Does antibiotic prophylaxis reduce endocarditis risk after dental procedures?

Considering the side effects of antipsychotics, the investigation of safely reducing or discontinuing patient’s treatment was important.

Infective endocarditis, a severe infection of the heart lining, maybe following invasive dental procedures in at-risk individuals. This condition is particularly risky for individuals with certain heart conditions, making the prevention critical. The use of antibiotics before such dental interventions is still widely debated.

Key findings

  • Antibiotic prophylaxis significantly reduces infective endocarditis risk in high-risk patients post-dental procedures, aligning with American Heart Association and European Society of Cardiology guidelines
  • No significant benefit for moderate or low/unknown risk groups.


To systematically review and evaluate the effectiveness of antibiotic prophylaxis in preventing infective endocarditis among at-risk patients following dental procedures, according to the guidelines of the American Heart Association and the European Society of Cardiology.


  • The study protocol was registered with PROSPERO for transparency, and adhered to MOOSE and PRISMA standards.
  • A  literature search was carried out across several key databases, including PubMed and Cochrane-CENTRAL, up until May 2023, targeting keywords related to endocarditis and dental prophylaxis.
  • Eligibility criteria aimed at including studies with direct assessments or time-trend analyses related to antibiotic prophylaxis, while specifically excluding those lacking peer review, relevance, or sufficient quality.
  • The dental procedures included: dental extractions, periodontal surgeries, endodontic treatments (such as root canal therapy), and oral surgeries (e.g., tooth implants, and bone grafting).
  • The quality of the included studies was evaluated using validated tools from the Cochrane Collaboration and the National Heart, Lung, and Blood Institute (NHLBI).
  • A random-effects meta-analysis of observational studies was conducted to quantify the protective benefit of antibiotic prophylaxis.


Description of Included Studies

  • 30 studies met the inclusion criteria, featuring a variety of study designs: observational cohorts, case-control studies, self-controlled series, and time-trend analyses.
  • The review included data from  8 countries including the US, Europe, Taiwan, and Canada, covering a wide timeframe and ranging from under 100 to over a thousand participants.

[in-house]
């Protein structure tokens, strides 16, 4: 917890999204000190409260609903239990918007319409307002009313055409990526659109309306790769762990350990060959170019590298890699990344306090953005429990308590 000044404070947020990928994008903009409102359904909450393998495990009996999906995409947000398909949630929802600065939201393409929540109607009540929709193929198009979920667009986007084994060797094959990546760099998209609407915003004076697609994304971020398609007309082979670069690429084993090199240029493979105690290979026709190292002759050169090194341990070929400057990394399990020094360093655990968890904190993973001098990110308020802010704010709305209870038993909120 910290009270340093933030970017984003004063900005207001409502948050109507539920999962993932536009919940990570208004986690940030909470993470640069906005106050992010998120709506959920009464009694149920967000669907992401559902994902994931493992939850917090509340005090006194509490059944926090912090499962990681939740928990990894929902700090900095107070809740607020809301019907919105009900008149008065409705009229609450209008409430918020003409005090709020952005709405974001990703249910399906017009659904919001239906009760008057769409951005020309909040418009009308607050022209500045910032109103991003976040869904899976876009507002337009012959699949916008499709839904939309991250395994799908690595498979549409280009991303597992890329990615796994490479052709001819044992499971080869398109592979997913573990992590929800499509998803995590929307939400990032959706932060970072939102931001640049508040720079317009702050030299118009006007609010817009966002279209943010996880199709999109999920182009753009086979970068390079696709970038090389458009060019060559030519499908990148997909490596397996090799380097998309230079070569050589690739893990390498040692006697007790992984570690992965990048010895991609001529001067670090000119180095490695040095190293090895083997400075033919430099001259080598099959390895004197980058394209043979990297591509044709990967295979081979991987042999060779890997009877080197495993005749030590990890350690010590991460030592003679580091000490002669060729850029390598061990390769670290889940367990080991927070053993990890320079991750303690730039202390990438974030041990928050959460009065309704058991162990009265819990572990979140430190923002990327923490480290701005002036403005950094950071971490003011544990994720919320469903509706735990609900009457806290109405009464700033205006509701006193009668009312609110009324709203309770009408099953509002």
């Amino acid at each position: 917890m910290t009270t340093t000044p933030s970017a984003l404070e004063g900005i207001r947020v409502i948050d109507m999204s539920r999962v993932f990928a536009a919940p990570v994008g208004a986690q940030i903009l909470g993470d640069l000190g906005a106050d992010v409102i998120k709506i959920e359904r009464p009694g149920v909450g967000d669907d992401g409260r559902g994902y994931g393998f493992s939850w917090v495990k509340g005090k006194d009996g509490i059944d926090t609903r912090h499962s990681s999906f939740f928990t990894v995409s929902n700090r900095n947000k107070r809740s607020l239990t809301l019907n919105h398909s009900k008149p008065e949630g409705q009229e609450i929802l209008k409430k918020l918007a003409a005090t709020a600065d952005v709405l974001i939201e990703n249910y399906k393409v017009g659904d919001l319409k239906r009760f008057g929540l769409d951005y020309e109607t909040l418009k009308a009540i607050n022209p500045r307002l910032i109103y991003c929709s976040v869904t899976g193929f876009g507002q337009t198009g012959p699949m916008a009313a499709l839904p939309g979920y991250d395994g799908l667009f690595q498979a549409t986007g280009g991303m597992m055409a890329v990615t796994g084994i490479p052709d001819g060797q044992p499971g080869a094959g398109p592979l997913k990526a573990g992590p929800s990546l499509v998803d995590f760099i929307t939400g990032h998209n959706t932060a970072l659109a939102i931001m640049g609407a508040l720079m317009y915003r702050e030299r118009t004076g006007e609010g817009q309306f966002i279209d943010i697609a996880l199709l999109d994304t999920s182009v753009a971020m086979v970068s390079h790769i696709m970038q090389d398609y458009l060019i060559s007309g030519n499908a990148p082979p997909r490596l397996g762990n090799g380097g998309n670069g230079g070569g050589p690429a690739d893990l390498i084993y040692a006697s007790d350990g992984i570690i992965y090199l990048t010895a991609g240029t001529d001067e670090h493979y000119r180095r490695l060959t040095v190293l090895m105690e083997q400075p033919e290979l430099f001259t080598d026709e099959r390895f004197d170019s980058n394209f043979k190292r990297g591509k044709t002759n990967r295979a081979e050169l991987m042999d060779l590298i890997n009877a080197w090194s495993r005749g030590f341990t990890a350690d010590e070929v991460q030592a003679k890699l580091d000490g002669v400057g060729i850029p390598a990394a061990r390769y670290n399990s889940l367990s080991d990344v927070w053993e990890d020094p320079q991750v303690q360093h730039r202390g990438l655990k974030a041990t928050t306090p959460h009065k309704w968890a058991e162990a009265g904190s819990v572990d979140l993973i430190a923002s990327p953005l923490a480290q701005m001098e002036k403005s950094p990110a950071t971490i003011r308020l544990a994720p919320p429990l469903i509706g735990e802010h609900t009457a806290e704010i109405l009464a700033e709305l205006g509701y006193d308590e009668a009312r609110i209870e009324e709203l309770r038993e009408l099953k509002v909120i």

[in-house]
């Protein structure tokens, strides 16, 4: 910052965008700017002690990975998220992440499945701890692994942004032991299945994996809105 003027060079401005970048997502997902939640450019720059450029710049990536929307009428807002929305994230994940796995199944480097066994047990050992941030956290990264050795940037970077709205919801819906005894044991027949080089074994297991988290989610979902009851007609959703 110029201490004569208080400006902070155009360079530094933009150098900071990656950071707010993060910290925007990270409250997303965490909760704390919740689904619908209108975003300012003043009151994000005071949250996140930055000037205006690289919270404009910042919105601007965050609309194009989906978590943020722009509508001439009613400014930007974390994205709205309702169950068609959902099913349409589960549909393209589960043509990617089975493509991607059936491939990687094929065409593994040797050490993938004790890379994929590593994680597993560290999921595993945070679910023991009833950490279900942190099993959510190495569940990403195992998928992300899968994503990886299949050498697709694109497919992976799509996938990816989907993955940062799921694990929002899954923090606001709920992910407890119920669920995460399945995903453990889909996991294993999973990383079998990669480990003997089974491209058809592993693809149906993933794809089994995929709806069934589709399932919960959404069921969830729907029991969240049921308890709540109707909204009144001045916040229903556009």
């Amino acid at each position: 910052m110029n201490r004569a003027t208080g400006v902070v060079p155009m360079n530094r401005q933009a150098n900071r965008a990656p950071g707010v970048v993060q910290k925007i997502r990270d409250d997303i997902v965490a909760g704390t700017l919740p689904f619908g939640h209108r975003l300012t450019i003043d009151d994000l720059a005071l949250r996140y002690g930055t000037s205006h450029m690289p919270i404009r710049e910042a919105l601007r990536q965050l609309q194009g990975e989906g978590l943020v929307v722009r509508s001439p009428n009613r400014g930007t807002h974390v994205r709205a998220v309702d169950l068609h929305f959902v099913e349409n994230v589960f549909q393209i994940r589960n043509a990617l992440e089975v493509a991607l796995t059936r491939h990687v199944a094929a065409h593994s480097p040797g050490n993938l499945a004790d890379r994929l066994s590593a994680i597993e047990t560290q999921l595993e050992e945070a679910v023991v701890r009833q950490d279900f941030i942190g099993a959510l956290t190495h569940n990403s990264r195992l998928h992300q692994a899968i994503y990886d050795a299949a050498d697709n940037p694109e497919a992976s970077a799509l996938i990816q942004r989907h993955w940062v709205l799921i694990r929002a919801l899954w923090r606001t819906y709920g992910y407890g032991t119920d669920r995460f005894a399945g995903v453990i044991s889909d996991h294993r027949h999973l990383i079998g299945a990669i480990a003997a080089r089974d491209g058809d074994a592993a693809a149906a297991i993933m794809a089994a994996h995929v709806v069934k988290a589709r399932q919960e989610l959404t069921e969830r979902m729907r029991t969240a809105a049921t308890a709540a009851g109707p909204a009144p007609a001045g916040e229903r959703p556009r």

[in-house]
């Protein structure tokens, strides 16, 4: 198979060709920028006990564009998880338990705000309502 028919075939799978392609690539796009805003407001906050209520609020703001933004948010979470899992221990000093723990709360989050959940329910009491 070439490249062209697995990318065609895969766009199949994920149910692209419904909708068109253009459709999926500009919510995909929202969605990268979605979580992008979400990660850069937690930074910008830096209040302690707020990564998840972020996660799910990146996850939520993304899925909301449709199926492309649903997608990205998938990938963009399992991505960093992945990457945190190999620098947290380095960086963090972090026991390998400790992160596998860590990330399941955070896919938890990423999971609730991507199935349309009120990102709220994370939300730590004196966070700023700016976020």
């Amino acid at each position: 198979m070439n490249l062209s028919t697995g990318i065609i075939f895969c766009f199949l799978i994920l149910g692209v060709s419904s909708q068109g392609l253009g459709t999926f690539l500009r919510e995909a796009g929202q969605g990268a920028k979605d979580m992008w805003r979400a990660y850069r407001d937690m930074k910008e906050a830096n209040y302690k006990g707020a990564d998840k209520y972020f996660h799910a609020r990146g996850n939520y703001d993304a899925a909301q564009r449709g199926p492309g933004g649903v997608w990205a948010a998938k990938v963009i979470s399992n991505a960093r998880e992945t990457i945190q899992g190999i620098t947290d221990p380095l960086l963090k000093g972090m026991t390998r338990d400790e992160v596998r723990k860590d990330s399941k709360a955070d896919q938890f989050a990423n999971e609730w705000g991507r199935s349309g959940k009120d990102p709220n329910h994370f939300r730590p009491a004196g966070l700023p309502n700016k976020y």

Main Findings

Risk Group Variability: 

from the Meta-analysis, high-risk patients receiving antibiotic prophylaxis showed a 59% reduced risk of infective endocarditis compared to those not receiving prophylaxis, with a confidence interval of (43-71).

Impact of Guideline Changes: 

  • Mixed Outcomes: Time-trend analyses showed variable impacts of guideline changes on prophylaxis use, with 9 studies reporting no significant change, 7 noting an increase, and 3 observing a decrease in infective endocarditis incidence.

Study Quality and Heterogeneity: 

  • High Quality with Variability: The included studies were of good quality but demonstrated considerable heterogeneity in design, participant demographics, interventions, and measured outcomes.

Study citation: 


The study addressed a key clinical question regarding the effectiveness of antibiotic prophylaxis in preventing infective endocarditis post-dental procedures. It incorporated data from various study designs and multiple countries, thereby enhancing the generalisability of findings. Rigorous methodology was evident through the use of structured tools for study selection, quality assessment, and statistical analysis, ensuring methodological robustness.  However, several limitations warrant consideration. Variability in infective endocarditis diagnosis criteria and antibiotic prophylaxis adherence across studies may introduce bias and affect result validity. Unaccounted confounders, such as changes in healthcare practices or patient characteristics over time, could influence the observed associations, and the reliance on observational data rather than randomised controlled trials limits the ability to establish causality.

Photo credit

Photo by Volodymyr Hryshchenko on Unsplash

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